The concept of OER is based on a set of permissions that enable the use and modification of educational content. On this page, you will learn about the shift from traditional copyright to open licenses ("copyleft" licensing), and how you can apply open licenses to works you create, remix, and share. For additional information on copyright literacy in general, visit our Copyright Training for Faculty and Staff (eConestoga Course), or visit our Copyright for Faculty & Staff guide.
Copyright matters, because as educators, we often use content created by others, and create content for others to use.
Works in the Public Domain are released from copyright protection, due to expiration of their copyright or by designation by the copyright holder. This content may be used in any way by anyone. In Canada, with some exceptions, copyright expires 50 years after the death of the creator.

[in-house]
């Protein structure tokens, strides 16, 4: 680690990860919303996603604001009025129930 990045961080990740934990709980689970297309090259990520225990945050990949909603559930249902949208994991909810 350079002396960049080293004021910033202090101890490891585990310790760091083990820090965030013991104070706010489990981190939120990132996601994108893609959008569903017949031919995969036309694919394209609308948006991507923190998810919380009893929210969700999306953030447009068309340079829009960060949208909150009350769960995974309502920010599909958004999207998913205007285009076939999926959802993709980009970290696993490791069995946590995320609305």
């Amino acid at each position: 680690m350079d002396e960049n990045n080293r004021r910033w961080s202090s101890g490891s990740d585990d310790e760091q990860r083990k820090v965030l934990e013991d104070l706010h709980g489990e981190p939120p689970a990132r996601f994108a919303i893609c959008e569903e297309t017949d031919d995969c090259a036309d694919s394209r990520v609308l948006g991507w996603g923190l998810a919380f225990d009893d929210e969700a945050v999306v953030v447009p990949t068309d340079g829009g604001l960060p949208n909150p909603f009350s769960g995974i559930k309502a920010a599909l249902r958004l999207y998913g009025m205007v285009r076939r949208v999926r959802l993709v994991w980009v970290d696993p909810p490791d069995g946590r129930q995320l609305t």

In 2012, the Copyright Act of Canada (Opens in a new window) was amended to add education as a purpose of fair dealing.
It is not a violation of copyright to link to copyrighted material, nor is it necessary to obtain permission from the copyright holder to, for example, link to a YouTube video in a presentation.
Follow this simplified checklist to determine the use permissions of the resources that you find online:
Use the guidelines below to identify whether you need to seek permission from the copyright holder when repurposing existing materials as OER. You may also contact the library for help on determining whether your intended use falls within a copyright exception or licence, or whether permission is required.
Text is a derivative of Permissions Guide for Educators - opens in a new window, by ISKME - opens in a new window, licensed under CC BY, 4.0. - opens in a new window